Going local in Fiji
News item submitted by
News item dated
27 Feb 2009
A vital part of Frontier’s conservation work is engaging with local communities and working with them towards sustainable resource use. On Gau Island, Fiji, our research team has started a series of workshops in local villages to raise environmental awareness and receive important feedback from the community. The workshops complement the visions of a local Island Council of elders and community members who wish to encourage the people of Gau to become more deeply involved in the conservation of their resources.
The first workshop was a huge success with an informal atmosphere that enabled Frontier to gain the trust of the villagers and give room for a free discussion of issues such as farming and fishing. Through visual aids, and with the assistance of a local translator, Principal Investigator Emma Wells explained Frontier’s work and the important link between reef health, fish stocks and land use.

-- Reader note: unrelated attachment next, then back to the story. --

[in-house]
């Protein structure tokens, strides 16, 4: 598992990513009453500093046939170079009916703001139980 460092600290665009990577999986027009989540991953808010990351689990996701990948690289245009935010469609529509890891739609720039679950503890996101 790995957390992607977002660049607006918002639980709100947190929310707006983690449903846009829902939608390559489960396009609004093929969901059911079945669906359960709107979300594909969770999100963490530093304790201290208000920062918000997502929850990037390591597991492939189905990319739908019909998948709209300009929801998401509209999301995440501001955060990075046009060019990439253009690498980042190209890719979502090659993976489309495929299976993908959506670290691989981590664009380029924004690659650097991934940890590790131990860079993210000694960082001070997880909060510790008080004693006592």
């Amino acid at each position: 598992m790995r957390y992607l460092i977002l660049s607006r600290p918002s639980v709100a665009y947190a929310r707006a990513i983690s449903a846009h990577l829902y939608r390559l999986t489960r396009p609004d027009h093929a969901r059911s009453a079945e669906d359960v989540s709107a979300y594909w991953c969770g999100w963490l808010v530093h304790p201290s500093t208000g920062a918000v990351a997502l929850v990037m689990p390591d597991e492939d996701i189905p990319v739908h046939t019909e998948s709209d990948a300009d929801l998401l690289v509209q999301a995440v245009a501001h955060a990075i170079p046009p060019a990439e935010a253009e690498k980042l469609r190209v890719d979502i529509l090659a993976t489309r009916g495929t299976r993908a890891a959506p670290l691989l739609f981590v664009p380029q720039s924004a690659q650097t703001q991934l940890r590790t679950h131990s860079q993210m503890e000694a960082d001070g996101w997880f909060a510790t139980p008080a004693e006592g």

The workshop revealed real challenges to uphold the marine no-take zones established by the local council but enthusiasm for mangrove replanting schemes. Furthermore deep concern of coastal erosion was shown from some of the attending villagers suggesting support for future environmental initiatives.
Frontier will now accompany and support a locally run youth group working on mangrove replanting and work closer with the Island Council to improve the marine management. Future Frontier workshops will continue to raise environmental awareness and communicate with the locals to understand their use of resources and concerns for the future. The workshops will, without a doubt, generate new environmental initiatives that can be carried out not just by Frontier but in collaboration with the local community.
Read more about conserving marine life in Fiji